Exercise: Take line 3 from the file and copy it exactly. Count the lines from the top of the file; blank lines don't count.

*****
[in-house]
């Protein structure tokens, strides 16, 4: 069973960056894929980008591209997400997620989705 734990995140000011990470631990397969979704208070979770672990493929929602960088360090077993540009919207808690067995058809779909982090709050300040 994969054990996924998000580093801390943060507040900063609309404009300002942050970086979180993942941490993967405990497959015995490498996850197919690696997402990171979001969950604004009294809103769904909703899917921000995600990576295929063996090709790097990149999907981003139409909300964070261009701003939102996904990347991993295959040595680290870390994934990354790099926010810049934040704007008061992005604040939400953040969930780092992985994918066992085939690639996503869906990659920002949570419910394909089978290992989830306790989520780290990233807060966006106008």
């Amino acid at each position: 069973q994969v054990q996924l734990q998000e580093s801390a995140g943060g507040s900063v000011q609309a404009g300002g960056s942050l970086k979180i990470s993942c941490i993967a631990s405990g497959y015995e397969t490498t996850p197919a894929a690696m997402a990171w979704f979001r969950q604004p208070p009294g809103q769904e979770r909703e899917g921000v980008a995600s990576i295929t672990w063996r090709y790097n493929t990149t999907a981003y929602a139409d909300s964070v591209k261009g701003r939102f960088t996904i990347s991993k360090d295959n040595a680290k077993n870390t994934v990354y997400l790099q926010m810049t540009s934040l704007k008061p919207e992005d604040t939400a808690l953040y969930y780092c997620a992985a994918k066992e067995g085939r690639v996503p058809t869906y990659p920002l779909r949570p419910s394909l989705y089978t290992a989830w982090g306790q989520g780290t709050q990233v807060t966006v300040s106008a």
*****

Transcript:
């Amino acid at each position: 069973q994969v054990q996924l734990q998000e580093s801390a995140g943060g507040s900063v000011q609309a404009g300002g960056s942050l970086k979180i990470s993942c941490i993967a631990s405990g497959y015995e397969t490498t996850p197919a894929a690696m997402a990171w979704f979001r969950q604004p208070p009294g809103q769904e979770r909703e899917g921000v980008a995600s990576i295929t672990w063996r090709y790097n493929t990149t999907a981003y929602a139409d909300s964070v591209k261009g701003r939102f960088t996904i990347s991993k360090d295959n040595a680290k077993n870390t994934v990354y997400l790099q926010m810049t540009s934040l704007k008061p919207e992005d604040t939400a808690l953040y969930y780092c997620a992985a994918k066992e067995g085939r690639v996503p058809t869906y990659p920002l779909r949570p419910s394909l989705y089978t290992a989830w982090g306790q989520g780290t709050q990233v807060t966006v300040s106008a």